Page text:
There’s the desperation – we can have an open relationship if that will keep you with me – then the realisation that it’s all over, told in Skinner’s unique, simple style. A Grand Don’t Come for Free is more akin to reading a novel than listening to an album, it needs to be experienced from beginning to end to fully appreciate it’s excellence.
Things changed by the third album. While his clear strength was in telling stories to which we could all relate, the success of A Grand Don’t Come for Free meant his life totally changed. He’d become a full fledged celebrity, regularly appearing in tabloids and gossip mags, holding hands with this or that pop starlet, hanging out at VIP events. His success ultimately turned his strength into weakness – he was still writing about his life like always, we could just no longer relate. The album ‘The Hardest Way to Make an Easy Living’ had some classic Streets moments, but it wasn’t the same. The title track had Skinner lamenting the many downsides of fame, like the costs of making music videos and complications of putting on stage shows. These were real things, real issues that he was experiencing, but it was pretty hard for listeners to align with the view that his career, which had granted him massive amounts of cash and seen him invited to perform all over the world – all while doing what he loved – that the downsides to that lifestyle could be all that bad. Another track looks at the difficulties of picking up famous women – again, something he’d experienced, but the difference between his reality and the listener’s created a gap, a distance from the material. It once again highlighted that The Streets’s appeal was more in story than in music, and Skinner experienced a significant drop-off in fan support as a result.
He was never able to fully recover after that – Skinner released two more albums under The Streets’ moniker, ‘Everything is Borrowed’ (on which, Skinner pledged not to reference modern life on any of the tracks, a response to criticism of the previous album) and ‘Computers and Blues’. As with The Hardest Way to Make and Easy Living, there are some great moments on both of these albums (and Skinner’s musical ability increases markedly through each), but he’d lost that edge, that storytelling dynamic that made his work so great. A mixture of life changes and criticism seemed to pretty much kill off The Streets as a project, which Skinner acknowledged by retiring the name after his fifth full-length release.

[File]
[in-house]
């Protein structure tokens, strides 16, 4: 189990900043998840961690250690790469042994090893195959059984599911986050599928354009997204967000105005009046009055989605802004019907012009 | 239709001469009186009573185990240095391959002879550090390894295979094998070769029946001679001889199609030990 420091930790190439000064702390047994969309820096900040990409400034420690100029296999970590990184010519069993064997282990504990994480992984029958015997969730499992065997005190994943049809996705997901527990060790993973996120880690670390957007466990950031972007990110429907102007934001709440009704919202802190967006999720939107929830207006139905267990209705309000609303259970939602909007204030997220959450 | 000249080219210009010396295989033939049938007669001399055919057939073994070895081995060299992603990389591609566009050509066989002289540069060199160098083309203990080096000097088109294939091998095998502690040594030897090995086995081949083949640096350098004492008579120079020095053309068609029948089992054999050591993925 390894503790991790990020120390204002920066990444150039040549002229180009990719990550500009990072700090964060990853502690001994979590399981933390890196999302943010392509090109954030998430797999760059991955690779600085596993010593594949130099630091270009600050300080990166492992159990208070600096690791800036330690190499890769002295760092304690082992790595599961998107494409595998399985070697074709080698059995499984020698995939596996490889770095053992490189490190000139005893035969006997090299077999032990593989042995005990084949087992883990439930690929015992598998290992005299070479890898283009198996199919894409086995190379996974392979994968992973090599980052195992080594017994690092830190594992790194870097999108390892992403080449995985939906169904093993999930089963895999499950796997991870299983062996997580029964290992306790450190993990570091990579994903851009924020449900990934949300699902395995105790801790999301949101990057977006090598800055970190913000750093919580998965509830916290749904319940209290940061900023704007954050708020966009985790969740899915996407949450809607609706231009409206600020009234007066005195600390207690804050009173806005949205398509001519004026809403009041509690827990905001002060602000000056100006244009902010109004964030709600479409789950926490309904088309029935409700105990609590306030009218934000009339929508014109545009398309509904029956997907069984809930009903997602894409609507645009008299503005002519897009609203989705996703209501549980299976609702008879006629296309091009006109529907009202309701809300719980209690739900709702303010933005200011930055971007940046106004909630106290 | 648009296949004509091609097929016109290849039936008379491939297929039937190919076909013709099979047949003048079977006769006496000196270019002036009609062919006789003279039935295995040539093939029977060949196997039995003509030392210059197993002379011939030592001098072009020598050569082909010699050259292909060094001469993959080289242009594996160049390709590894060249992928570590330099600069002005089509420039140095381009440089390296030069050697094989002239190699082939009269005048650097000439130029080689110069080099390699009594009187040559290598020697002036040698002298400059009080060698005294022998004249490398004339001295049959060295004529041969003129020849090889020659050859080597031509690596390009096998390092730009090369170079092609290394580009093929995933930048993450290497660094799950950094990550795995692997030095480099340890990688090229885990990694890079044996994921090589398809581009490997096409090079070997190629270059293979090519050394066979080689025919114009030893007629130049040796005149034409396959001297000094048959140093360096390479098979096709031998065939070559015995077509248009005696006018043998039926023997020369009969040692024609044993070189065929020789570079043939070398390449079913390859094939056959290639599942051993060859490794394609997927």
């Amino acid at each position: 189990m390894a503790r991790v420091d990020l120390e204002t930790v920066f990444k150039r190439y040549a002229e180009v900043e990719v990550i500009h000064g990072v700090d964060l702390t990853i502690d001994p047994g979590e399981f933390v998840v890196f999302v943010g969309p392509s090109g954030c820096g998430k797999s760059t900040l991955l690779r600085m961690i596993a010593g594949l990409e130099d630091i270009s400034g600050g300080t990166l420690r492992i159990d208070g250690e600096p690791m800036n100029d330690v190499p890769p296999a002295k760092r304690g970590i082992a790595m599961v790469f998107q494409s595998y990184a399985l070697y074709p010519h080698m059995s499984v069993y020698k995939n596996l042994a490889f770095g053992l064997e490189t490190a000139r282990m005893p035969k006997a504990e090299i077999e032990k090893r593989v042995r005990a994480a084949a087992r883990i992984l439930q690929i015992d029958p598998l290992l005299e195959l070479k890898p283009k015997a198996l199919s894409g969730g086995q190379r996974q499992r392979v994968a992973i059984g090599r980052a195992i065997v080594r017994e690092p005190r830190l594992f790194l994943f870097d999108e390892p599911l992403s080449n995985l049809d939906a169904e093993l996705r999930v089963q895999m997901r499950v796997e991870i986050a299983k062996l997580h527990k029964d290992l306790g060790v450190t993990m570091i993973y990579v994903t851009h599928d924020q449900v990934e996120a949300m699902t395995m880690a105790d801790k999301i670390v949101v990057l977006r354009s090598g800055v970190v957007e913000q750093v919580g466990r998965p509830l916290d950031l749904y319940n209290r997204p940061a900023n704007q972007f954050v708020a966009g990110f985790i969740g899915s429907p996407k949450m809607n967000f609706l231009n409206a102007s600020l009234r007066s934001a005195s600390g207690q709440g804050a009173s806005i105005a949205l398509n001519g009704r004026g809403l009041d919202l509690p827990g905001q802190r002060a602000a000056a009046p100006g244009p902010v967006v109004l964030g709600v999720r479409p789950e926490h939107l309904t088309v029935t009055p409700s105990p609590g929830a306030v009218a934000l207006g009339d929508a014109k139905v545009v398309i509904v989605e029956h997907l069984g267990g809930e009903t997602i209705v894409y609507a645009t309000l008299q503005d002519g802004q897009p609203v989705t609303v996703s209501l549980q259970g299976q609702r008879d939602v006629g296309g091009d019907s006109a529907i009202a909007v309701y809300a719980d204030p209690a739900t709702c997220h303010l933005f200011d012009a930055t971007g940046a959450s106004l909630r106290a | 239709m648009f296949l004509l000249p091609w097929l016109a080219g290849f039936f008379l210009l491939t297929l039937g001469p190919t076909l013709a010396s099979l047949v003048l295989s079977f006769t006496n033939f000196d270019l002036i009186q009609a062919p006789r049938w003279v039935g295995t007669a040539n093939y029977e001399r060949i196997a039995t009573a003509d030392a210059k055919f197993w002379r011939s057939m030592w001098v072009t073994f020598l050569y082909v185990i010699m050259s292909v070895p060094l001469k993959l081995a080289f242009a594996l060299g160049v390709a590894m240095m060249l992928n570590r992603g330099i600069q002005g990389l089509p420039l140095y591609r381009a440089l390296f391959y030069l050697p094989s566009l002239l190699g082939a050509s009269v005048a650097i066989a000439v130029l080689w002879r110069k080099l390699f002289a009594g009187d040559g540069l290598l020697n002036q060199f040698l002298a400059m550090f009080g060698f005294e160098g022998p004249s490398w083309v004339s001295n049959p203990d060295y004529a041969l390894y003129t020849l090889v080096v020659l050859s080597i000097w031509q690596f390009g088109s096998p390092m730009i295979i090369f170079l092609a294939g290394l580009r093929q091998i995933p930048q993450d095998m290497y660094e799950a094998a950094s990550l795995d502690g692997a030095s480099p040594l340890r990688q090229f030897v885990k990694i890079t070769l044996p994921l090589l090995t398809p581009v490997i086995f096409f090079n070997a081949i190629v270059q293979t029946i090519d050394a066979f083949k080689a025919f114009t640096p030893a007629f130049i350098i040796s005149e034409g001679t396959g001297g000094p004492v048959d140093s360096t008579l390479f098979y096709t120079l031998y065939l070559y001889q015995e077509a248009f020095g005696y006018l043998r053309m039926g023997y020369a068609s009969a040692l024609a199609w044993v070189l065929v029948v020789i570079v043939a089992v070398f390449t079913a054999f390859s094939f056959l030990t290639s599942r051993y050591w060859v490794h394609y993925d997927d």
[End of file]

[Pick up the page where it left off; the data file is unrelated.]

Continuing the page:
The story of The Streets highlights one of the inherent dangers of fame – the more successful you are, the higher the risk you can lose touch with your audience. But above that, Skinner’s story highlights one very important element for writers that can often be overlooked. The strength of The Streets was that it told Skinner’s story, from his perspective. And that was perfect, it was real, something with which we could all relate. The rise of Mike Skinner highlights the fact that you don’t need explosions or car chases to gain an audience. Your experience, your viewpoint on life, no one has that but you – that unique insight is interesting. A story doesn’t have to be exciting or amazing to be resonant. A key strength of storytelling is honesty, capturing the feeling of the moment in an honest and real way. In Skinner’s case, those common life experiences were far more resonant than the fast-paced world of being a rock star – that’s not to say his experiences with fame were any less honest, but his story was so much stronger when we could be part of it, when we could all relate and share in the familiarity of those moments.
People relate to what they know and understand, they need a way into the narrative. Even if your story is sci-fi or fantasy, we still need to be able to connect with the stakes, understand the emotion of each scene. The development of flesh and bone characters is critical, and those characters are borne from your knowledge of real people, real situations. Writing is about exposing yourself, sharing what you’ve felt in similar circumstance, creating the experience of being there, in the moment. You need real relationships with your characters, real emotions, those are the details that fuel the connections in the reader’s mind – the more readers can relate, the more they’ll be drawn in. Keeping it real, keeping it familiar, capturing experiences based on your unique perspective, this is how you develop fully rounded characters. This is how you share not just words with your readers, but experiences and create real life within the confines of the fictional page.